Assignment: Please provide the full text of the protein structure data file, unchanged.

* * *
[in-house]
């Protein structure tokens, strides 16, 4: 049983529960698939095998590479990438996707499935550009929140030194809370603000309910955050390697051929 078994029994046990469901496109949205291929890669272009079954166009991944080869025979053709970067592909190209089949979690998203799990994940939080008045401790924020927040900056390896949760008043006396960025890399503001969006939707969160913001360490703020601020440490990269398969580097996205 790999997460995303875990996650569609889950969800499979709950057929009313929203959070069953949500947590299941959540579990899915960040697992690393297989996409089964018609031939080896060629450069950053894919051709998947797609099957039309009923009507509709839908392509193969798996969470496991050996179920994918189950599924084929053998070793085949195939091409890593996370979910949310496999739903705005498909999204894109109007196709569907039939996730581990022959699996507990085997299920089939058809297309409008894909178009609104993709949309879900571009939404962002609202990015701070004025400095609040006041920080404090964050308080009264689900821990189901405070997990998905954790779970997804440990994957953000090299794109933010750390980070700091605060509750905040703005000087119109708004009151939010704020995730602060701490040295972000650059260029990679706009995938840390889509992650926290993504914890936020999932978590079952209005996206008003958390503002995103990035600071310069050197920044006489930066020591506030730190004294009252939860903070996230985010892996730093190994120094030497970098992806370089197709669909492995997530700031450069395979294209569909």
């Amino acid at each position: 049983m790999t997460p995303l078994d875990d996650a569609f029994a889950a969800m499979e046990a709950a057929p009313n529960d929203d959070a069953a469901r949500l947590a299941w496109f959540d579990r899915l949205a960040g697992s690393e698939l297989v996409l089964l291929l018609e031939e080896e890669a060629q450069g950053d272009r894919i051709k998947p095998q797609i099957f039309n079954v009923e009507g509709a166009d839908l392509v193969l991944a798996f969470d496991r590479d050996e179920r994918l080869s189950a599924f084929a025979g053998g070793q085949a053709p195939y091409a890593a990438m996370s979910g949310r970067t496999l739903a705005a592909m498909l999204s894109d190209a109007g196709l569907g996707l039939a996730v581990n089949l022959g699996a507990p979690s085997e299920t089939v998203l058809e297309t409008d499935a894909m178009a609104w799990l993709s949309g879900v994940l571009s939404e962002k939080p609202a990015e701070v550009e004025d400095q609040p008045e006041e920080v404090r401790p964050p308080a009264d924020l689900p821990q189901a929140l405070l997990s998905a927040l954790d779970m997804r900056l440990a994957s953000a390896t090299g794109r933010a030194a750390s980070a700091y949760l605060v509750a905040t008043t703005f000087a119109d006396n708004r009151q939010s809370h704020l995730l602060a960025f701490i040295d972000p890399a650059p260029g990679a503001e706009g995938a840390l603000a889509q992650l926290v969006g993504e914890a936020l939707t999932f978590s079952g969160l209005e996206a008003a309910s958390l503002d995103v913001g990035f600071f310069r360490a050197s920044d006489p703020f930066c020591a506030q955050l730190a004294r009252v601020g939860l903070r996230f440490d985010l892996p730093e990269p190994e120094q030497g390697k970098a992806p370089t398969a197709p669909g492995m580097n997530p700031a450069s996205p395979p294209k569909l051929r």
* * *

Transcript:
[in-house]
């Protein structure tokens, strides 16, 4: 049983529960698939095998590479990438996707499935550009929140030194809370603000309910955050390697051929 078994029994046990469901496109949205291929890669272009079954166009991944080869025979053709970067592909190209089949979690998203799990994940939080008045401790924020927040900056390896949760008043006396960025890399503001969006939707969160913001360490703020601020440490990269398969580097996205 790999997460995303875990996650569609889950969800499979709950057929009313929203959070069953949500947590299941959540579990899915960040697992690393297989996409089964018609031939080896060629450069950053894919051709998947797609099957039309009923009507509709839908392509193969798996969470496991050996179920994918189950599924084929053998070793085949195939091409890593996370979910949310496999739903705005498909999204894109109007196709569907039939996730581990022959699996507990085997299920089939058809297309409008894909178009609104993709949309879900571009939404962002609202990015701070004025400095609040006041920080404090964050308080009264689900821990189901405070997990998905954790779970997804440990994957953000090299794109933010750390980070700091605060509750905040703005000087119109708004009151939010704020995730602060701490040295972000650059260029990679706009995938840390889509992650926290993504914890936020999932978590079952209005996206008003958390503002995103990035600071310069050197920044006489930066020591506030730190004294009252939860903070996230985010892996730093190994120094030497970098992806370089197709669909492995997530700031450069395979294209569909």
């Amino acid at each position: 049983m790999t997460p995303l078994d875990d996650a569609f029994a889950a969800m499979e046990a709950a057929p009313n529960d929203d959070a069953a469901r949500l947590a299941w496109f959540d579990r899915l949205a960040g697992s690393e698939l297989v996409l089964l291929l018609e031939e080896e890669a060629q450069g950053d272009r894919i051709k998947p095998q797609i099957f039309n079954v009923e009507g509709a166009d839908l392509v193969l991944a798996f969470d496991r590479d050996e179920r994918l080869s189950a599924f084929a025979g053998g070793q085949a053709p195939y091409a890593a990438m996370s979910g949310r970067t496999l739903a705005a592909m498909l999204s894109d190209a109007g196709l569907g996707l039939a996730v581990n089949l022959g699996a507990p979690s085997e299920t089939v998203l058809e297309t409008d499935a894909m178009a609104w799990l993709s949309g879900v994940l571009s939404e962002k939080p609202a990015e701070v550009e004025d400095q609040p008045e006041e920080v404090r401790p964050p308080a009264d924020l689900p821990q189901a929140l405070l997990s998905a927040l954790d779970m997804r900056l440990a994957s953000a390896t090299g794109r933010a030194a750390s980070a700091y949760l605060v509750a905040t008043t703005f000087a119109d006396n708004r009151q939010s809370h704020l995730l602060a960025f701490i040295d972000p890399a650059p260029g990679a503001e706009g995938a840390l603000a889509q992650l926290v969006g993504e914890a936020l939707t999932f978590s079952g969160l209005e996206a008003a309910s958390l503002d995103v913001g990035f600071f310069r360490a050197s920044d006489p703020f930066c020591a506030q955050l730190a004294r009252v601020g939860l903070r996230f440490d985010l892996p730093e990269p190994e120094q030497g390697k970098a992806p370089t398969a197709p669909g492995m580097n997530p700031a450069s996205p395979p294209k569909l051929r």